Sunday, November 4, 2012
Superstorm Sandy: How You Can Help
Volunteers in New Jersey are being coordinated through an emergency response hotline, 1-800-JERSEY-7 (1-800-537-7397). Alternate numbers, for when the hotline isn’t staffed, include 609-775-5236 and 908-303-0471 or emails can be sent to Rowena.Madden@sos.state.nj.us.
The New York City agency NYC Service is coordinating volunteers for various relief projects in New York City. Go to its Facebook page or email firstname.lastname@example.org with your name and email address.
The American Red Cross is collecting funds and coordinating blood donations. The organization sheltered more than 3,000 people across nine states during the worst of the storm. You can donate $10 by phone by texting the word REDCROSS to 90999.
Sandy has caused the cancellation of about 300 American Red Cross blood drives.
“Patients will still need blood despite the weather,” said Dr. Richard Benjamin, chief medical officer of the Red Cross, in a statement.
To schedule a blood donation at a center near you or for more information about giving blood or platelets, visit redcrossblood.org or call 1-800-RED CROSS (1-800-733-2767).
The American Society for the Prevention of Cruelty to Animals (ASPCA) takes donations to rescue and shelter animals affected by the storm. Nearly 300 animals are staying with their owners in shelters in the New York City area, the agency said.
The ASPCA is also setting up a distribution center in Syracuse, New York with 4,000 sheltering units, which contain pet food, crates, food bowls, toys, and anything else an animal may need.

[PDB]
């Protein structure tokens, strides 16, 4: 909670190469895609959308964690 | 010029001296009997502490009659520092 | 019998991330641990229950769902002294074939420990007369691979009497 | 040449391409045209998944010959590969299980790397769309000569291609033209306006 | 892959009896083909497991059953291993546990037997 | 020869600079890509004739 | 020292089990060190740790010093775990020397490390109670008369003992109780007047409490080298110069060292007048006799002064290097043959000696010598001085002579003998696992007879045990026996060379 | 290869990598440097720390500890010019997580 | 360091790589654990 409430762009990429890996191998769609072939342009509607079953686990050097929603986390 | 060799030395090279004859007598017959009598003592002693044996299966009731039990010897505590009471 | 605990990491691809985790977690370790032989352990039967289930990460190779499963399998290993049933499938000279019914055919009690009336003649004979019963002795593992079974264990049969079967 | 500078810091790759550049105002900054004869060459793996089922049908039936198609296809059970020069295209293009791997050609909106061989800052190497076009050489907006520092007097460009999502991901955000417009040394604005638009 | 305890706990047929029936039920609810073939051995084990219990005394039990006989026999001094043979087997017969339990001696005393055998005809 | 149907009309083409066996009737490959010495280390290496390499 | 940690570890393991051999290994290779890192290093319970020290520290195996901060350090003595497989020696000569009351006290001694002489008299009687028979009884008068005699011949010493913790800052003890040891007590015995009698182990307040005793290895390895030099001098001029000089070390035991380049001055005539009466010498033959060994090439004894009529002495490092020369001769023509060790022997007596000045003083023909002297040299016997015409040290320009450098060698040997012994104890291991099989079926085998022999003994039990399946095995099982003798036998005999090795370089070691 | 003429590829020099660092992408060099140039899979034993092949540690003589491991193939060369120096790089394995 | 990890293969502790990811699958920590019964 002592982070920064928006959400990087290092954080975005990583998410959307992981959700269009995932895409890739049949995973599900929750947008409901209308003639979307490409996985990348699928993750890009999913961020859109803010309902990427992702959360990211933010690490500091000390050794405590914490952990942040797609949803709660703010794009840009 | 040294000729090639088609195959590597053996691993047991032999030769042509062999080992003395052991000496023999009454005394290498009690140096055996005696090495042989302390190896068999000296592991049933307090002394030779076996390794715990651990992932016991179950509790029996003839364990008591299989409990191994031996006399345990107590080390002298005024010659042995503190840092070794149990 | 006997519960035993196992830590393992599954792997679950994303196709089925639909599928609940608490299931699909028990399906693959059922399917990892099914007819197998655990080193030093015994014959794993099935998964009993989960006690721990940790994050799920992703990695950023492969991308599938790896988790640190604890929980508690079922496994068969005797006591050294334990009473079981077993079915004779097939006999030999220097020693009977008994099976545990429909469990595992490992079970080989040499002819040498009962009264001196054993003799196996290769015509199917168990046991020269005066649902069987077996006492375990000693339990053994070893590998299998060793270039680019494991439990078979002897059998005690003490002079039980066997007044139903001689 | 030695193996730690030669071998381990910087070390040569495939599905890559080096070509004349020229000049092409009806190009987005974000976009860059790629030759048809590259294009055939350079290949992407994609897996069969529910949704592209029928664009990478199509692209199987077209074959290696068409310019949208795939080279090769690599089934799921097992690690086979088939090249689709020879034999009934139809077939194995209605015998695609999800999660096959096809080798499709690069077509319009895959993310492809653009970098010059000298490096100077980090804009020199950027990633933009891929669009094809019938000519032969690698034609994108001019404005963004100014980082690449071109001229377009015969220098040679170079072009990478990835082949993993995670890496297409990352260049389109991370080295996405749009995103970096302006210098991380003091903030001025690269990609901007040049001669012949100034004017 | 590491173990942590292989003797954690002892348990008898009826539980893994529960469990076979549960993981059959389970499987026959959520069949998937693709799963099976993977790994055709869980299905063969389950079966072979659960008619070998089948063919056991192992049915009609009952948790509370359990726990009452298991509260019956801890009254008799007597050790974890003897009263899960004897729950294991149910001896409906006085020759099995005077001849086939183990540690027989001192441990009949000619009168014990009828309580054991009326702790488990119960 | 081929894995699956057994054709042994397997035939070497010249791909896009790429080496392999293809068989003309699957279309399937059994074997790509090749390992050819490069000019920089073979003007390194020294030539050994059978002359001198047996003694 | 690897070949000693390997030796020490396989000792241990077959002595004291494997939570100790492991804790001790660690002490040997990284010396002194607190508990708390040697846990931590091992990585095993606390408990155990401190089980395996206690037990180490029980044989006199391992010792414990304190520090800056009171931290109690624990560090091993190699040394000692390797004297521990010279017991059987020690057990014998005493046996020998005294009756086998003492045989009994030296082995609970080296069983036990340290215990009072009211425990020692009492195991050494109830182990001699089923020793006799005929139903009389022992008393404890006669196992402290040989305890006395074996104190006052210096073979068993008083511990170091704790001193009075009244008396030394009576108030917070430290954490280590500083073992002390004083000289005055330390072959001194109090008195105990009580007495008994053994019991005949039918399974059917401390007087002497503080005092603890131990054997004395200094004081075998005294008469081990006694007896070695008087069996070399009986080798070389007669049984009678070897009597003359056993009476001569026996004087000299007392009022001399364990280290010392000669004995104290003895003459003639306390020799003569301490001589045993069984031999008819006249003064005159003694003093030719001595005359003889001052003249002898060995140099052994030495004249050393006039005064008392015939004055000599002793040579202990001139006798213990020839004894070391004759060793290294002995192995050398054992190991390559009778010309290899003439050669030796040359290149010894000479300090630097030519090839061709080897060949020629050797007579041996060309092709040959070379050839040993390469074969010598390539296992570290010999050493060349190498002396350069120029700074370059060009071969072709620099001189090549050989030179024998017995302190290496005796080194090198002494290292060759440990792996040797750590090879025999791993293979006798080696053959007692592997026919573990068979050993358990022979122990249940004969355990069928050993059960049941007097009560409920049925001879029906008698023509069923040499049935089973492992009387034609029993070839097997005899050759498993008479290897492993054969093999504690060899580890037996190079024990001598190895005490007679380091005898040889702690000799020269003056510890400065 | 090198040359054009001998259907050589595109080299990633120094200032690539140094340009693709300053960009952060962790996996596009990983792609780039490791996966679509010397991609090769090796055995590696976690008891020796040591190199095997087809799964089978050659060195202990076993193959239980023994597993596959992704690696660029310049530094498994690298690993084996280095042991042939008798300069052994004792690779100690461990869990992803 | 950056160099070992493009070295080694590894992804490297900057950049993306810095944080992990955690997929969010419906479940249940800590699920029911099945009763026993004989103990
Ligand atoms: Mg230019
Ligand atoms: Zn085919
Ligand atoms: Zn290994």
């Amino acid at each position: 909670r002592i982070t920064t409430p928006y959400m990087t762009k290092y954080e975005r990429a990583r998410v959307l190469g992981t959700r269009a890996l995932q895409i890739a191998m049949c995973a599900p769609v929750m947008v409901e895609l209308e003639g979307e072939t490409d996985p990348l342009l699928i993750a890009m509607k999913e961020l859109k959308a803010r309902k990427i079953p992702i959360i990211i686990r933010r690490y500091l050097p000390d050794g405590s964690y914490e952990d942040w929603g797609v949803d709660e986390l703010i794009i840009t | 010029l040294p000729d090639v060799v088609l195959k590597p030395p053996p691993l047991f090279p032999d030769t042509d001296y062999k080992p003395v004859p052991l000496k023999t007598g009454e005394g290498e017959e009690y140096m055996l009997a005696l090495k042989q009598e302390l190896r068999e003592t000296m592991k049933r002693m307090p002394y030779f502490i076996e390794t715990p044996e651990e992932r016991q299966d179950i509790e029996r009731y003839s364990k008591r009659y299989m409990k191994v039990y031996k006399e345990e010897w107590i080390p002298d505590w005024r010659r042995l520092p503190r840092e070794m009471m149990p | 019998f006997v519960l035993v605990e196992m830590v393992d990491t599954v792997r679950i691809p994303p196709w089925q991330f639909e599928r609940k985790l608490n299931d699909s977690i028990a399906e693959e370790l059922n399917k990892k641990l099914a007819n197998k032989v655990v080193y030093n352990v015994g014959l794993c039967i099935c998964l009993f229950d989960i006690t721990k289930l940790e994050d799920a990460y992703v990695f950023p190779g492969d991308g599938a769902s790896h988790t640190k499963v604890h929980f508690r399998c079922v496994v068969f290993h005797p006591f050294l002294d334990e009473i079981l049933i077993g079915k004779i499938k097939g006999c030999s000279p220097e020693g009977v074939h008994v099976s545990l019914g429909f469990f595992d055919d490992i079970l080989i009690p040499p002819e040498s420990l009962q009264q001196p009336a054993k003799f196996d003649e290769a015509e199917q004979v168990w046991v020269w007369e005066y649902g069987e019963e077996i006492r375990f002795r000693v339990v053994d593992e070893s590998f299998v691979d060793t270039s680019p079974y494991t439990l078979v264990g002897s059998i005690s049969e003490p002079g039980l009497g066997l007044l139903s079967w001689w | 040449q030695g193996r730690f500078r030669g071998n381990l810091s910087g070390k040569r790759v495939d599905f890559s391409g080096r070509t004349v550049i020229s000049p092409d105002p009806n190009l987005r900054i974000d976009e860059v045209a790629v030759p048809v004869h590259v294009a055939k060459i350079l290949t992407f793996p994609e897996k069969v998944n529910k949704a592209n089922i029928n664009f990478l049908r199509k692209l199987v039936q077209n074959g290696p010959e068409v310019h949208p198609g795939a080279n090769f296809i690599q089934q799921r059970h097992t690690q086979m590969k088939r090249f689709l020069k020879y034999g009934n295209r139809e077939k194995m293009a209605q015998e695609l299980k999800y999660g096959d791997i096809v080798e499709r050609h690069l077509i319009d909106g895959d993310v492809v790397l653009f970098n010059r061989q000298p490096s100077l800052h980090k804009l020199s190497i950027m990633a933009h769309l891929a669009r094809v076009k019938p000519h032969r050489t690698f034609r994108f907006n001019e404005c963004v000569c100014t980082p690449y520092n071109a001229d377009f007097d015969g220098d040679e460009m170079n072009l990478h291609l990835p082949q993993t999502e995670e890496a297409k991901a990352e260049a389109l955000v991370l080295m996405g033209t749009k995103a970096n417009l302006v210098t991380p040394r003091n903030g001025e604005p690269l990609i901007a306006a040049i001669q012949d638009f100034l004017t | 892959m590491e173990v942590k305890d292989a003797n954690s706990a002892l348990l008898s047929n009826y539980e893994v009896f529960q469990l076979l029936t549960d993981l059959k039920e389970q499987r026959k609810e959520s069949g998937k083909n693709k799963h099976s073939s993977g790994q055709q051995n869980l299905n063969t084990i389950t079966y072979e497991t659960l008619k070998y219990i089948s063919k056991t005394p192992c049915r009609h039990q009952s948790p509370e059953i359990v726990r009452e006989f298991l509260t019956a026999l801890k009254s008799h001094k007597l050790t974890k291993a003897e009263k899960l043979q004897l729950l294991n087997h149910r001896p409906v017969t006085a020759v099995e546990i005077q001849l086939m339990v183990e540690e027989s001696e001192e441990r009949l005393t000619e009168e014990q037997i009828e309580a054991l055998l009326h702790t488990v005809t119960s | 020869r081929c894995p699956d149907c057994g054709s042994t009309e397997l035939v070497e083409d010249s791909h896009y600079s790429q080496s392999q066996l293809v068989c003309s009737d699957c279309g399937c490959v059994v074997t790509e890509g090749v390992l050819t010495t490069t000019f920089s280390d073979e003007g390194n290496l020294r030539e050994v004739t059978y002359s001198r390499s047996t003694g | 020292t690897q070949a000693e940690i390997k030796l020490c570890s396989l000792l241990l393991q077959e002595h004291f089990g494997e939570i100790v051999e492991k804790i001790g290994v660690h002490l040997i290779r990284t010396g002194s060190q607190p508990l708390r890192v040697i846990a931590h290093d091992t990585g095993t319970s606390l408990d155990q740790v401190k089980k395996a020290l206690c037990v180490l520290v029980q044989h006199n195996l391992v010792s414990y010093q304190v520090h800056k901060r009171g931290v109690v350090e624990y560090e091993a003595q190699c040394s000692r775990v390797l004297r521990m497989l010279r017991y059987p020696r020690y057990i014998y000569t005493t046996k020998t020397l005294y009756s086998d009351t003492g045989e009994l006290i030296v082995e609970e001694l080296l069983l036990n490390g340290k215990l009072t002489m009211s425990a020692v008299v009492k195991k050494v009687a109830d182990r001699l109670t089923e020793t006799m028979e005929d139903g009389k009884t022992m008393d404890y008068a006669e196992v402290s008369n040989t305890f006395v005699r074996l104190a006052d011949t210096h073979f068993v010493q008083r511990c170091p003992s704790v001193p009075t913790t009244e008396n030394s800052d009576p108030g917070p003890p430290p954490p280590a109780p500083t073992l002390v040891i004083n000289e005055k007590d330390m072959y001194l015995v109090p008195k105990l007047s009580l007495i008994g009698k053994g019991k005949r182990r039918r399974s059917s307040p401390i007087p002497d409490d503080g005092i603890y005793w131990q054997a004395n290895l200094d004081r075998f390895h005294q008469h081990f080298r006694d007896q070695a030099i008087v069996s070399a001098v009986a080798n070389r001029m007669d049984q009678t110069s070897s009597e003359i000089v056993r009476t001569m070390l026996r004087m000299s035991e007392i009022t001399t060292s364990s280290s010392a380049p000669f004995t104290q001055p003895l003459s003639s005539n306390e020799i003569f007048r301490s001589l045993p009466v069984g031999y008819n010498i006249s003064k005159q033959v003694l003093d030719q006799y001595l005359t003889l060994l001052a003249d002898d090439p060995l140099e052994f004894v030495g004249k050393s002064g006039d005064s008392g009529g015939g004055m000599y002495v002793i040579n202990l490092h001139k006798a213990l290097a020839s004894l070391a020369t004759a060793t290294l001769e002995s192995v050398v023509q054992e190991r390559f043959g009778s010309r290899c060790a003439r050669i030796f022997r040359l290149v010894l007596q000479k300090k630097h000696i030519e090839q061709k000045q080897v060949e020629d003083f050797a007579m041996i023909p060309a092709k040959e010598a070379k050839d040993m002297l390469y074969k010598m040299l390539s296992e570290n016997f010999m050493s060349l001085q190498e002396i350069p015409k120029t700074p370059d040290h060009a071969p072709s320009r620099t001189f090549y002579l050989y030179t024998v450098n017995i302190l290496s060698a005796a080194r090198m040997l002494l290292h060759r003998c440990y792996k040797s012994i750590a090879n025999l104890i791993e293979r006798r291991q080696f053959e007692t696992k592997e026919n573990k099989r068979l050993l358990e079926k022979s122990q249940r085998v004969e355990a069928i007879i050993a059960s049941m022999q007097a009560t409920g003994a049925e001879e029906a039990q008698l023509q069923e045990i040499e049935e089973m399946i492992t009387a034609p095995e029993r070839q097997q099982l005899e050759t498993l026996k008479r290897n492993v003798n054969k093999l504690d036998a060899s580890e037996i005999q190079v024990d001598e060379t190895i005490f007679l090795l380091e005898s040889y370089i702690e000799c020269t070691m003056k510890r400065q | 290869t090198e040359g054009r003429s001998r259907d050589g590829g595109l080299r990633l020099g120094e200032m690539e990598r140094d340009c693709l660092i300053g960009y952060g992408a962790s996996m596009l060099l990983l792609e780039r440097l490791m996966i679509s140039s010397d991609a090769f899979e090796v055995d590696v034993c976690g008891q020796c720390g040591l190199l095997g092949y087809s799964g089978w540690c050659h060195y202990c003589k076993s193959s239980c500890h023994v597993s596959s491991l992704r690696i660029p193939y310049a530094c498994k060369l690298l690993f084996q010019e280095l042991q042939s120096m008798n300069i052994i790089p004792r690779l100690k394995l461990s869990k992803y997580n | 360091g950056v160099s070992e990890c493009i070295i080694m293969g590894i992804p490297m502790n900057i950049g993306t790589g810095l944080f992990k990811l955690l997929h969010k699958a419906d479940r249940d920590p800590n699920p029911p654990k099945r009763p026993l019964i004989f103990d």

The Salvation Army: You can donate $10 to the Salvation Army by texting “STORM” to 80888. If you are already volunteer-certified, you can sign up to help out with disaster relief.
AmeriCares: You can donate to AmeriCares’ relief fund to help the organization, which is distributing supplies to 130 clinics in the 13 states affected by Sandy.
To follow news from some of the most affected areas and see how local residents are faring, here are links to Patch sites:
Greenwich Patch (CT)
Ocean City Patch
Point Pleasant Patch
HOW TO READ PROPAGATION NUMBERS
The A index [ LOW is GOOD ]
- 1 to 6 is BEST
- 7 to 9 is OK
- 11 or more is BAD
Represents the overall geomagnetic condition of the ionosphere ("Ap" if averaged from the Kp-Index) (an average of the eight 3-hour K-Indices) ('A' referring to amplitude) over a given 24 hour period, ranging (linearly) typically from 1-100 but theoretically up to 400.
A lower A-Index generally suggests better propagation on the 10, 12, 15, 17, & 20 Meter Bands; a low & steady Ap-Index generally suggest good propagation on the 30, 40, 60, 80, & 160 Meter Bands.
SFI index [ HIGH is GOOD ]
- 70 NOT GOOD
- 80 GOOD
- 90 BETTER
- 100+ BEST
The measure of total radio emissions from the sun at 10.7cm (2800 MHz), on a scale of 60 (no sunspots) to 300, generally corresponding to the sunspot level, but being too low in energy to cause ionization, not related to the ionization level of the Ionosphere.
Higher Solar Flux generally suggests better propagation on the 10, 12, 15, 17, & 20 Meter Bands; Solar Flux rarely affects the 30, 40, 60, 80, & 160 Meter Bands.
K index [ LOW is GOOD ]
- 0 or 1 is BEST
- 2 is OK
- 3 or more is BAD
- 5 is VERY VERY BAD
The overall geomagnetic condition of the ionosphere ("Kp" if averaged over the planet) over the past 3 hours, measured by 13 magnetometers between 46 & 63 degrees of latitude, and ranging quasi-logarithmically from 0-9. Designed to detect solar particle radiation by its magnetic effect. A higher K-index generally means worse HF conditions.
A lower K-Index generally suggests better propagation on the 10, 12, 15, 17, & 20 Meter Bands; a low & steady Kp-Index generally suggest good propagation on the 30, 40, 60, 80, & 160 Meter Bands.
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